The Children’s Civic Light Opera (CCLO) is offering two performances of Into the Woods this weekend at The Norman J. Pattiz Concert Hall, 2955 So. Robertson Blvd. Los Angeles, CA 90034 (at Hamilton High School – corner of Cattaraugus). Tickets are available at the door. Curtain is at 6 pm, so get ready to enjoy the show!
Into the Woods blends various familiar fairy tales with an original story of a childless Baker and his Wife, who catalyze the action of the story by attempting to reverse a curse on their family in order to have a child.
In the first act, the characters set out to achieve their goal of living “Happily Ever After” through familiar routes – Cinderella goes to the Ball and captures the heart of Prince Charming, Jack climbs the Beanstalk and finds a land of Giants and Gold, Little Red Riding Hood survives her clash with the wolf at Grandma’s house, and Rapunzel manages to escape her tower with the aid of a handsome prince who climbs her long hair. The Baker and his Wife move through their stories while pursuing their own goal – the witch who keeps Rapunzel (revealed to be the Baker’s sister) has put the curse on his house, and agrees to lift it if the Baker and his Wife can find the ingredients to help her reverse a spell which her mother has laid on her, keeping her old and ugly. Those ingredients are: A Slipper As Pure As Gold, which the Baker’s wife gets from Cinderella, A Cow As White As Milk, which the Baker buys from Jack in exchange for the fateful magic beans, A Cape As Red As Blood, which the Baker gets from Little Red Riding Hood in exchange for freeing her and Granny from the Wolf, and Hair As Yellow As Corn, which they get from Rapunzel. The ingredients are gathered, and the spell works, stripping the Witch of her power, but restoring her beauty. At the end of Act I, all characters seem poised to live “Happily Ever After”.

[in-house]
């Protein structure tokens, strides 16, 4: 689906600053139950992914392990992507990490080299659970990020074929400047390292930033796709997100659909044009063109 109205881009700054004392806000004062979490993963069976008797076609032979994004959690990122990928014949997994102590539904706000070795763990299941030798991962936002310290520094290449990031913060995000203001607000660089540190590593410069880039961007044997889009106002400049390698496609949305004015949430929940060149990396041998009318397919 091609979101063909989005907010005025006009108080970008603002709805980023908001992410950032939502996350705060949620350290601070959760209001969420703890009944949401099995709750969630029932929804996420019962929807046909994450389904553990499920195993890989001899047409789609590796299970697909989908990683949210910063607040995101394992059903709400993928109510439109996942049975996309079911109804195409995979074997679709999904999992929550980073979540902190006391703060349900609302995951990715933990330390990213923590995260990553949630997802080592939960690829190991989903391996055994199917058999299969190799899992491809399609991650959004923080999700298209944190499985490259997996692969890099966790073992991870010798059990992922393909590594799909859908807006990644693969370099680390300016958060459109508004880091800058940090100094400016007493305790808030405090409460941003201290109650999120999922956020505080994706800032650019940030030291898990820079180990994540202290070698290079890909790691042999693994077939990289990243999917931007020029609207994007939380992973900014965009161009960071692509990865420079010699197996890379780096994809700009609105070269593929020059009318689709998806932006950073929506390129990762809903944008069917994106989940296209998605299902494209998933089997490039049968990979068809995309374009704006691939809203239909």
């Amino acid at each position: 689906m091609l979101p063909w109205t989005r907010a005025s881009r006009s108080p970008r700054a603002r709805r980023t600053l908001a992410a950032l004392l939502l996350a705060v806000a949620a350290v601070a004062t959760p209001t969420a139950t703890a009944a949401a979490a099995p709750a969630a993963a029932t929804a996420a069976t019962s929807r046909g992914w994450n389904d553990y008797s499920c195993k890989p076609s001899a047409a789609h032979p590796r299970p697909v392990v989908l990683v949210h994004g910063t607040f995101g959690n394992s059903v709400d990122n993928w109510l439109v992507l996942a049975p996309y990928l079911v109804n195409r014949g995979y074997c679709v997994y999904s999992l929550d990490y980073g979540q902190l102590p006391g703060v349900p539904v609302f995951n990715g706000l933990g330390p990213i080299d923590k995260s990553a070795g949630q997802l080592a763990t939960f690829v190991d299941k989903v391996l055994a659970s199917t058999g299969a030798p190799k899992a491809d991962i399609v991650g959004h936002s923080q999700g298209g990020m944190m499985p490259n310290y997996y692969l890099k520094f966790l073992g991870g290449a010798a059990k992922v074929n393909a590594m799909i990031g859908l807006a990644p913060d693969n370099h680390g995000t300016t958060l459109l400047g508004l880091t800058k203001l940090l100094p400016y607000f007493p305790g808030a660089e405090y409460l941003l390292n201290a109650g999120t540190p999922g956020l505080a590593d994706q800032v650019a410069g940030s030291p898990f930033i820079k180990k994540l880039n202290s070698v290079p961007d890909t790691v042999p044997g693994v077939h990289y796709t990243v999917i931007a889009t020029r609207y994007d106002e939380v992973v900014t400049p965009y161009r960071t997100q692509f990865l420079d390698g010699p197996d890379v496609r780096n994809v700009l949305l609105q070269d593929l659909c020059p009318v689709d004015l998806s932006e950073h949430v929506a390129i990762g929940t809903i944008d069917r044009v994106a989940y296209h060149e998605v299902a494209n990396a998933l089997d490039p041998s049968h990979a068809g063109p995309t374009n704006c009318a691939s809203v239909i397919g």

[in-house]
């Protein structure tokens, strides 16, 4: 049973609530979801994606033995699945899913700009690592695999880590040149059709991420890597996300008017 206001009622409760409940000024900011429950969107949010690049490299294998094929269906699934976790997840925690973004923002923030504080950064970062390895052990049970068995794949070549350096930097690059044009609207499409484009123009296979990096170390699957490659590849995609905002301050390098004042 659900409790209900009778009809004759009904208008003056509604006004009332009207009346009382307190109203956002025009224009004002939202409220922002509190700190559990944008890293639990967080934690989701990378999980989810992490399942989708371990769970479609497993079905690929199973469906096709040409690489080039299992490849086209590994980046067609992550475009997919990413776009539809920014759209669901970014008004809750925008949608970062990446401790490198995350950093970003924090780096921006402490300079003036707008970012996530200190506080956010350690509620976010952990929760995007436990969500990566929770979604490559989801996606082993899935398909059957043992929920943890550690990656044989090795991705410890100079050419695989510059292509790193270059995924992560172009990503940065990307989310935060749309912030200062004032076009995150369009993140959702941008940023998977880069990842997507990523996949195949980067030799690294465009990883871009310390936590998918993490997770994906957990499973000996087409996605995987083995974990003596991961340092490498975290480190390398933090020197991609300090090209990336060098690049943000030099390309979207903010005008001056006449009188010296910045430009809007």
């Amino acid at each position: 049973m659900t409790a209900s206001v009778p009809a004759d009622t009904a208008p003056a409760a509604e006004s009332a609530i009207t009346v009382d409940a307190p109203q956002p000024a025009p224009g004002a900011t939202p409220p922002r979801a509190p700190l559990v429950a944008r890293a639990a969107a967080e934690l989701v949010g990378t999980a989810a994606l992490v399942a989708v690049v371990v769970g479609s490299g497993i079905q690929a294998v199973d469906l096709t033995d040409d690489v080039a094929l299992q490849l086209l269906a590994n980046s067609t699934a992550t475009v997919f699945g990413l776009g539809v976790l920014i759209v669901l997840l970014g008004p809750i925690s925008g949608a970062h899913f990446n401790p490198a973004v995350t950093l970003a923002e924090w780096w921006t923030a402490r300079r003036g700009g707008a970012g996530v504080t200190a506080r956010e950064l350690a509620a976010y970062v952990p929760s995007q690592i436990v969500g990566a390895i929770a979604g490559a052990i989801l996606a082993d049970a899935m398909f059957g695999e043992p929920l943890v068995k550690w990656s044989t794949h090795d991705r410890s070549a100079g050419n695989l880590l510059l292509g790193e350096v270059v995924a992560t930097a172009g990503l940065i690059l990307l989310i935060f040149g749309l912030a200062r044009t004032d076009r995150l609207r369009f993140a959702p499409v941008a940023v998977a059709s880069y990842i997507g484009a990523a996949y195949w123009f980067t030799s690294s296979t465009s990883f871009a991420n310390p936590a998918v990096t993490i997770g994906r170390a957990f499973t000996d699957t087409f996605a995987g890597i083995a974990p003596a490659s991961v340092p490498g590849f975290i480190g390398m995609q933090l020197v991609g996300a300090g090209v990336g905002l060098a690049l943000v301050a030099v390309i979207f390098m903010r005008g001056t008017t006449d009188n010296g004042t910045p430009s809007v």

Act Two, however, deals with the consequences that traditional fairy tales conveniently ignore. What does one do with a dead Giant in the back yard? Does marrying a Prince really lead to a happy and fulfilling life? Is carving up the wolf the solution? Is the Giant always wrong? In Act Two, all the characters must deal with what happens AFTER “Happily Ever After”. As they face a genuine threat to their community, they realize that all actions have consequences, and their lives are inescapably interdependent, but also that that interdependence is their greatest strength.
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CCLO is a Los Angeles based theatre program for children to young adults. Founded in 1987 by a Diane Feldman, the program specializes in musical theatre. Past shows have included Thoroughly Modern Millie, A Chorus Line, 42nd Street, Annie, Damn Yankees, and Little Shop of Horrors. The theatre company emphasizes the use of workshops, classes, and inter cast development to build the children’s acting, singing, dancing abilities, and to help the actor/actress develop more self-esteem.